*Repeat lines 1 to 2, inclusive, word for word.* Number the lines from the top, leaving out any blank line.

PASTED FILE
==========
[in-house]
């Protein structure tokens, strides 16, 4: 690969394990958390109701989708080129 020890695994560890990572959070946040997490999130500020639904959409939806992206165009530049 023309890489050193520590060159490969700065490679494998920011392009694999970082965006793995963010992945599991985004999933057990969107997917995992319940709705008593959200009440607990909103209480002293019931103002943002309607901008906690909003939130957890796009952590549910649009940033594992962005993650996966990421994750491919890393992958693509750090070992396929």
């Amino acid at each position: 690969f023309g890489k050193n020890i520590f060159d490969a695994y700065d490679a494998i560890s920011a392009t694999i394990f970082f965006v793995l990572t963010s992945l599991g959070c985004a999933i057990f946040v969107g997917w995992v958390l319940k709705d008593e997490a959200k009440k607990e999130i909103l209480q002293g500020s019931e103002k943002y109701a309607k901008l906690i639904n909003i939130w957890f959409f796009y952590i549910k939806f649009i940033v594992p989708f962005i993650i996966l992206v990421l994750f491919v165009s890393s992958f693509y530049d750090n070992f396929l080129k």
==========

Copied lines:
[in-house]
């Protein structure tokens, strides 16, 4: 690969394990958390109701989708080129 020890695994560890990572959070946040997490999130500020639904959409939806992206165009530049 023309890489050193520590060159490969700065490679494998920011392009694999970082965006793995963010992945599991985004999933057990969107997917995992319940709705008593959200009440607990909103209480002293019931103002943002309607901008906690909003939130957890796009952590549910649009940033594992962005993650996966990421994750491919890393992958693509750090070992396929």